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Yukon modernizes the Safety and Compensation Act

The new law brings a number of changes to workers’ compensation in the territory.
The Yukon Workers Compensation Health and Safety Board says its average assessment rates are currently subsidized due to its over-funded position. (Joel Krahn/Yukon News file)

Changes to the Workers Safety and Compensation Act, passed in the legislature on Dec. 2, will change the way workers receive compensation and improve coverage for firefighters in the territory.

The minister responsible for the Workers’ Compensation Health and Safety Board, Richard Mostyn, said the new legislation “brings Yukon in line with other Canadian jurisdictions” and is now “clear, simple and accessible.”

The new law replaces the Workers’ Compensation Act and the Occupational Health and Safety Act. The updated act is meant to modernize and clarify the old laws, and also included some changes to coverage.

The Act was last changed in 2008.

It also extends PTSD presumption to cover all workers exposed to traumatic events at work. It also adds nine cancers to the presumptive list. Presumptive coverage means that for workers in particular fields of employment a cancer diagnosis is assumed to be work-related.

For those that fall outside that parameter — or for conditions not included on the presumptive list — the burden falls to employees to prove the condition is work-related.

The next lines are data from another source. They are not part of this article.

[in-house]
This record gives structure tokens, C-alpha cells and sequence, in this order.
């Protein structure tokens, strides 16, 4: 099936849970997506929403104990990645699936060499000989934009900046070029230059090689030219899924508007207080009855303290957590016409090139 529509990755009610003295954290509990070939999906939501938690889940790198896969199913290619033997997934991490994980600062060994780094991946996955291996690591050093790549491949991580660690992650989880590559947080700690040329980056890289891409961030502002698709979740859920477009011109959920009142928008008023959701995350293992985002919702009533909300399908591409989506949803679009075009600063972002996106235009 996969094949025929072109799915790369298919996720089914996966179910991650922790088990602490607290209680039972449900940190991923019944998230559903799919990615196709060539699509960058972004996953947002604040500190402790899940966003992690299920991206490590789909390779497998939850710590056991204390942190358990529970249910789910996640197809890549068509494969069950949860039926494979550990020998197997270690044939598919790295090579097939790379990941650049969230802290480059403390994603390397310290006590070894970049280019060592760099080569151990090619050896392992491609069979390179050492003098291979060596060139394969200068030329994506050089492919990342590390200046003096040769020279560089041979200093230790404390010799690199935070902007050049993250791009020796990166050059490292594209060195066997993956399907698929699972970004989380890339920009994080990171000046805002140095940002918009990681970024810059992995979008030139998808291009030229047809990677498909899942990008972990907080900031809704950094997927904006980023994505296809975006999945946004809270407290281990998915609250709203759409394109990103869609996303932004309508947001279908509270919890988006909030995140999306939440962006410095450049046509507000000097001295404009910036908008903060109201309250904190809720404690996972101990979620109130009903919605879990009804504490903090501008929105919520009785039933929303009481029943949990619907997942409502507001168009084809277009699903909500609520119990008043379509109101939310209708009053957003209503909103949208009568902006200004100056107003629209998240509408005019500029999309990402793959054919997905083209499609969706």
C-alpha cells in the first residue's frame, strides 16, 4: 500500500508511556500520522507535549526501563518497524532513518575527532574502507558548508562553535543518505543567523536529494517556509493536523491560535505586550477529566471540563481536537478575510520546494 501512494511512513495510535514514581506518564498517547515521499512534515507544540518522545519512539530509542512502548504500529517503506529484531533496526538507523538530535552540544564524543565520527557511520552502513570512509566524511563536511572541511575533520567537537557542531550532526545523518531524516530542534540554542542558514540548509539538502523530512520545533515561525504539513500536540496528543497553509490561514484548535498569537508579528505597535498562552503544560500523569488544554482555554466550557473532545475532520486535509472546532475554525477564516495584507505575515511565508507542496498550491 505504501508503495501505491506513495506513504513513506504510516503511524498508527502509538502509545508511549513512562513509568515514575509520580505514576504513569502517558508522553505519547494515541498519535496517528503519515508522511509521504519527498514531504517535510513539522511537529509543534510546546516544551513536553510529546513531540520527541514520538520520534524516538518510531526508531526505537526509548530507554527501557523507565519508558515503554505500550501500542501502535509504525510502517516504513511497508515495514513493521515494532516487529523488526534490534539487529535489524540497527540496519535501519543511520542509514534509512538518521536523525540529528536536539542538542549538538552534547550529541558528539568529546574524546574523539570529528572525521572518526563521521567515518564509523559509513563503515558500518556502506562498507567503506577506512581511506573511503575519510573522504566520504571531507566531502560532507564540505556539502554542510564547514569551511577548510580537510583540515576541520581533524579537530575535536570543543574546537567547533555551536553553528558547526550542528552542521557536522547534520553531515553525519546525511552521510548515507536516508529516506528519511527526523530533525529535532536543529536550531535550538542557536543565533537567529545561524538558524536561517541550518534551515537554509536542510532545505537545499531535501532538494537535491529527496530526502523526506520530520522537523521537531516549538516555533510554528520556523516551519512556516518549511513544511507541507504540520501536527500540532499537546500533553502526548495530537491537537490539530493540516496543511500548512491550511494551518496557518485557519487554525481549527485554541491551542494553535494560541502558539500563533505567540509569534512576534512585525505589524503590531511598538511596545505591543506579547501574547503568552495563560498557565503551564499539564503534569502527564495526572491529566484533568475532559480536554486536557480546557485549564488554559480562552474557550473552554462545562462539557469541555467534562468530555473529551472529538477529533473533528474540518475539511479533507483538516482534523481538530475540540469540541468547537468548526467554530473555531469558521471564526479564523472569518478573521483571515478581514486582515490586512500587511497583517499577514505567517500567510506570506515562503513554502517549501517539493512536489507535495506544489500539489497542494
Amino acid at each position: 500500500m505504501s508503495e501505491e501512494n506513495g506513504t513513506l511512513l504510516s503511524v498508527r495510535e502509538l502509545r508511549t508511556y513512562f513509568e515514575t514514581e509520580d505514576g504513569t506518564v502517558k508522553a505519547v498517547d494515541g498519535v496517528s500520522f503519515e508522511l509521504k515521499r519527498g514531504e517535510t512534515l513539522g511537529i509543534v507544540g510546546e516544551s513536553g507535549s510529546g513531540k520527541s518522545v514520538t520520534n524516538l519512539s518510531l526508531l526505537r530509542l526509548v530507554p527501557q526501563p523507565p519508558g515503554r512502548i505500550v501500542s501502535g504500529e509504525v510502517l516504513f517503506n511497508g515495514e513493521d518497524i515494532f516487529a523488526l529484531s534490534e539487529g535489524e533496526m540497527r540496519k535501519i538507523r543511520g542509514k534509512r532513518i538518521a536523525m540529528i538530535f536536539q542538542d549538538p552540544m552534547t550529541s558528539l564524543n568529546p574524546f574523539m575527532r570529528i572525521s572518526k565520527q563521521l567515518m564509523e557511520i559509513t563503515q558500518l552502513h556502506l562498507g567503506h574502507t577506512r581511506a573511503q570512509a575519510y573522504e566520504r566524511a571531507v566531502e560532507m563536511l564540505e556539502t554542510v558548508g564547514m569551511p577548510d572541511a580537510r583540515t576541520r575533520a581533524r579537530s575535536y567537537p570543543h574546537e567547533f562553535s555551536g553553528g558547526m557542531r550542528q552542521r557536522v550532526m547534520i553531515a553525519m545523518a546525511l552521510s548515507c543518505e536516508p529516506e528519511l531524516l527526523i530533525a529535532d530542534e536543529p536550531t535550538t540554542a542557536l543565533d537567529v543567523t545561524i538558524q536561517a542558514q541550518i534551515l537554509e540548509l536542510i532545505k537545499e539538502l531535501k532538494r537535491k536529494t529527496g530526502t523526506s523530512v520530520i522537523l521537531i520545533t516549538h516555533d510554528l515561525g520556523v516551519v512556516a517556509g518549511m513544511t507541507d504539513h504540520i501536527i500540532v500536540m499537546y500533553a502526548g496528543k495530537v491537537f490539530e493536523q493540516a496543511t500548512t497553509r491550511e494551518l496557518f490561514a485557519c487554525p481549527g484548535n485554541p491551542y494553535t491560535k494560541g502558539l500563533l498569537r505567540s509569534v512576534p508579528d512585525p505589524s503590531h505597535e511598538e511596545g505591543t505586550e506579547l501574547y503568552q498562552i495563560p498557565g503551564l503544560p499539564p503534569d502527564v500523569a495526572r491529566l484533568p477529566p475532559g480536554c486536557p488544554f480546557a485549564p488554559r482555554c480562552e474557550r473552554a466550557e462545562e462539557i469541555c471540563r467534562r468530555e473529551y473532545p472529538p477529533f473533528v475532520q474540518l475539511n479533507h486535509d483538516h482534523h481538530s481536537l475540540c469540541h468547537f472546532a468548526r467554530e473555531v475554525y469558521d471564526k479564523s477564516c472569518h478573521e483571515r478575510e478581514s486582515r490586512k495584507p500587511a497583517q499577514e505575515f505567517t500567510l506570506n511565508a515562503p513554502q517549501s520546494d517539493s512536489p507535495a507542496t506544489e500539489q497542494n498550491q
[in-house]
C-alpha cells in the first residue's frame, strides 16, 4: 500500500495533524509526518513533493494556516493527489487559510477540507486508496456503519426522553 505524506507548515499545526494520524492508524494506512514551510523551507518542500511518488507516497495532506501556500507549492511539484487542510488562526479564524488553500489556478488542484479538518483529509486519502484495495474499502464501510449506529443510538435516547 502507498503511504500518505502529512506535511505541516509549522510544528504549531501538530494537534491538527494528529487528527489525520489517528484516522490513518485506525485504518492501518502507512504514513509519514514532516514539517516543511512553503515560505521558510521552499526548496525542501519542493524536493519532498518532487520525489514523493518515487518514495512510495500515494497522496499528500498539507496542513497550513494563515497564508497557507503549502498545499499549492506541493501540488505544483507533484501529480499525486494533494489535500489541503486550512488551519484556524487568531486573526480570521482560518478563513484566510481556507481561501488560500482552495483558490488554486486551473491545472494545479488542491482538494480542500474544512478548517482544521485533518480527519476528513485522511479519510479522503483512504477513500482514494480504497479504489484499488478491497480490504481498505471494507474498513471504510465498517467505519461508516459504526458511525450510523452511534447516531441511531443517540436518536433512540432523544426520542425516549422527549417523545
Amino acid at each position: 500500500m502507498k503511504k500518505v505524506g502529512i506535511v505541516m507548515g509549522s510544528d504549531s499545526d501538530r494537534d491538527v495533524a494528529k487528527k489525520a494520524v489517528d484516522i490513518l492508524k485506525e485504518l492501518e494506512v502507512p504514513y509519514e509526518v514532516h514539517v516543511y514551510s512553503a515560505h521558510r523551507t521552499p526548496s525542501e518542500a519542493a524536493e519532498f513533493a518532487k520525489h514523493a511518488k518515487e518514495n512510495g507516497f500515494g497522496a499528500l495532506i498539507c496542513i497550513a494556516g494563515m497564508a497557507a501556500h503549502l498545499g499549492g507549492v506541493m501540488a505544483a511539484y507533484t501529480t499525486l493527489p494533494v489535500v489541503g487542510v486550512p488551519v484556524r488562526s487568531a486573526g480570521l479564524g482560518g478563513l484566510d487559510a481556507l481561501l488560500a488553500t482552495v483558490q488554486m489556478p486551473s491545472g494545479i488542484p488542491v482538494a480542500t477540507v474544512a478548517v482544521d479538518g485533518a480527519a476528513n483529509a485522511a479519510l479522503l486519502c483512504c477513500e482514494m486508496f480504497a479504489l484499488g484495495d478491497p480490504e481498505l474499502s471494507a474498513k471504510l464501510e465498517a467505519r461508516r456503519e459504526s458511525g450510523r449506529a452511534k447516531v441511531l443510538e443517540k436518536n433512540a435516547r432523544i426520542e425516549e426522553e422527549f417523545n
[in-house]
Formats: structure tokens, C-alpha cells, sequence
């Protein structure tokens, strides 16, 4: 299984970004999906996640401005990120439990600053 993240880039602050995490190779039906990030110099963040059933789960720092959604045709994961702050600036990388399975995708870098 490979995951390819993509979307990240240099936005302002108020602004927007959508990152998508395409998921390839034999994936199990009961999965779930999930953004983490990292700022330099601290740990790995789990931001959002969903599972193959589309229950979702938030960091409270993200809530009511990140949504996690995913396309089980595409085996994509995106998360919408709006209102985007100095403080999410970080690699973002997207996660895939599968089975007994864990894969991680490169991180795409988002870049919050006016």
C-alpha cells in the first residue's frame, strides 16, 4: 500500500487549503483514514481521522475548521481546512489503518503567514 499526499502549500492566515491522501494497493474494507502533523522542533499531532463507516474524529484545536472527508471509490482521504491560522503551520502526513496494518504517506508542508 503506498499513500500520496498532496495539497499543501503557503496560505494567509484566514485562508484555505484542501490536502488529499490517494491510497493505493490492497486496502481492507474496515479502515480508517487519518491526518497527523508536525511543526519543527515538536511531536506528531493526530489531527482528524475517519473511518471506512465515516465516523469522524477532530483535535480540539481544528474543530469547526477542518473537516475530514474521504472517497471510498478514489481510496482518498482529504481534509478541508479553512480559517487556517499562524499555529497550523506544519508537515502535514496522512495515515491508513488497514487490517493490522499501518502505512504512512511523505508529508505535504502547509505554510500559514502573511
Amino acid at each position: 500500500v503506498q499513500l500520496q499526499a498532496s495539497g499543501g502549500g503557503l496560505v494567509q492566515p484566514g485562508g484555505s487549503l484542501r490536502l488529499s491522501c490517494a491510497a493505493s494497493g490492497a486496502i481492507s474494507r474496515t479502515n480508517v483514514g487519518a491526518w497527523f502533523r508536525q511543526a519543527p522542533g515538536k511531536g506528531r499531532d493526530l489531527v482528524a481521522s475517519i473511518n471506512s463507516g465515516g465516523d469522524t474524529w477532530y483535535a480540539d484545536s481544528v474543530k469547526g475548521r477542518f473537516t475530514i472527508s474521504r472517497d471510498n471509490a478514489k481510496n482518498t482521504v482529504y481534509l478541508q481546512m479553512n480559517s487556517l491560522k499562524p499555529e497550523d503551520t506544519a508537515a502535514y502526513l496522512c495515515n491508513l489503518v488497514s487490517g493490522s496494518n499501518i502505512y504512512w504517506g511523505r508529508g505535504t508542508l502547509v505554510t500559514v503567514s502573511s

A number of other changes have been made to the way financial compensation is doled out under the Act. Going forward low-income and older workers will have their benefits increased, compensation will be simplified for employers whose workers work Outside for short periods of time. In addition, $15,000 of further compensation will be provided to spouses or other estates of deceased workers to cover funeral costs.

Appeals under the act will also be simplified and their time period will be reduced from two years to one year for compensation claims.

The original draft of the law of presumptive cancers for firefighters added seven new conditions, but after lobbying by the Whitehorse Firefighters Association and opposition politicians, the government modified the legislation to include nine.

The NDP was not as successful at getting a second change made to the law that would have included wildland fire in that coverage. The request was backed by Yukon First Nations Wildfire and the Firefighters Association but opposed by the Wilderness Tourism Association of the Yukon, who argued that a last-minute change could increase premiums for businesses in a number of unrelated industries.

Leader Kate White said she wouldn’t go as far as to block the passing of the bill, since it contains important changes, but she said she was disappointed.

The government chose to pass the bill at the ending of the sitting without a chance for debate or amendment, so she was not able to try and amend the legislation to include wildland fire.

“I recognize that the minister right now is spending so much of his time fear-mongering within the community about covering wildland firefighters for presumptive cancer, that he isn’t prepared to bring it back for discussion today,” she said. “That’s quite telling to me.”

In the House on Oct. 25, Minister Richard Mostyn acknowledged the request to include wildland fire, but he said he was reluctant to make changes on the fly that were not necessarily based on scientific evidence or costed.

He said it could be something the government considers in the future, but in the meantime, all workers are covered through the normal route if they can prove their diagnosis is related to employment.

Contact Haley Ritchie at